Remember when people used to say, "you’ve got the whole world in your hands"?
Not any more.
These days, we women have the whole world in our purses – or we could, if we’d only change the way we spend our money.
Big Green Purse contends that women who shift their spending to environmentally-friendly products and services could have a faster, bigger impact on protecting the planet than most of the legislation and regulations environmentalists are trying to pass on Capitol Hill or in statehouses all across the country.
Why the shift, and why women?
Industries – the planet’s biggest polluters – fight laws and public policies with a ferocity that’s every bit as strong as the category five hurricanes that wrecked the Gulf Coast in 2005. Yet as much as manufacturers oppose environmental legislation and regulation, they embrace what happens in the marketplace. They have to. Consumer dollars are their lifeblood.
Corporate need for profit gives women power. And because women spend $.80 – $.85 of every dollar in the marketplace, we’ve got a whole planetful of power.
Or we would have, if we focused it so that it made a difference.
Unfortunately, until now, women’s spending on "green" products has been haphazard and diffuse. Sure some women are buying organic food, non-toxic personal care products, water-saving appliances, and other eco-friendly commodities.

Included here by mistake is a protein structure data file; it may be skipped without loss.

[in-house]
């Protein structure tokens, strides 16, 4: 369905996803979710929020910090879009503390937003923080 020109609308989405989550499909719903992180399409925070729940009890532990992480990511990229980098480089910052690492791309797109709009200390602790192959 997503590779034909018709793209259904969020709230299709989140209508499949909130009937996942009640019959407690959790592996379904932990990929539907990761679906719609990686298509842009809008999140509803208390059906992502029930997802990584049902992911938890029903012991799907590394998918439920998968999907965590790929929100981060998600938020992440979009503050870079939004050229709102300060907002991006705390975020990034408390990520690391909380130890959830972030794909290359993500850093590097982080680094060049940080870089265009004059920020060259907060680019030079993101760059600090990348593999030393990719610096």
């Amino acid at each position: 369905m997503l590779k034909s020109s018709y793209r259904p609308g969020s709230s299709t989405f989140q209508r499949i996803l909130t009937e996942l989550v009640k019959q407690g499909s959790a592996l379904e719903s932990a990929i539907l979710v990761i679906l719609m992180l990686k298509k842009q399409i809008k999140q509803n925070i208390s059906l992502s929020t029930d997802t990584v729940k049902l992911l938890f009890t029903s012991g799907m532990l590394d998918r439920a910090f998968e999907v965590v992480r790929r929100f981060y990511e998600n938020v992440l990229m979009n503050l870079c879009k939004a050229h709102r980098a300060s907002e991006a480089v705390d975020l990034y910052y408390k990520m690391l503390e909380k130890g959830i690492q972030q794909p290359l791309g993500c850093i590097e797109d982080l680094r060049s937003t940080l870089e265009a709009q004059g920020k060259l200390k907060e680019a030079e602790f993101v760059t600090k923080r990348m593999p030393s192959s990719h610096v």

But overall, do our purchases match the serious level of concern we have for the health of the planet and its related impact on us and our families?
Not by a long shot.
In part, that’s because there’s still a supply and demand problem.
Despite the ballyhoo about organic produce, only 4 percent of food sold int he U.S. is pesticide-free. Less than 1 percent of vehicles in the marketplace are highly energy-efficient. Only 2 percent of coffee purchased in the U.S. is "shade grown," meaning it’s raised in natural rainforest habitat, rather than in rainforests that have been clearcut and doused with pesticides.
But there’s something more critical afoot. Amazingly, few women understand that their demands for greener products can actually help increase the supply – that if a woman intentionally used her purse as if it were a bright green ring threaded through the nose of the big black manufacturing bull, she could pull polluting manufacturers in a greener, more eco-friendly direction, and do it far more quickly than most laws and regulations.
"I can buy wind power not just to meet my energy needs," she’d say, "but also to protect my kids from asthma and ecnourage other utilities to transition away from fossil fuels that cause air pollution."
"I can buy toxin-free cosmetics not only for their exceptional quality but to assure my own personal safety and force other companies to clean up their incredients."
"I can buy no-VOC paint not only so my family won’t have to breathe nasty chemicals for a week or more after we paint the house, but to encourage other paint manufacturers to eliminate VOCs from their products."
In other words, "I can get what I need… and get what I want, too."
Does the "big green purse" idea work?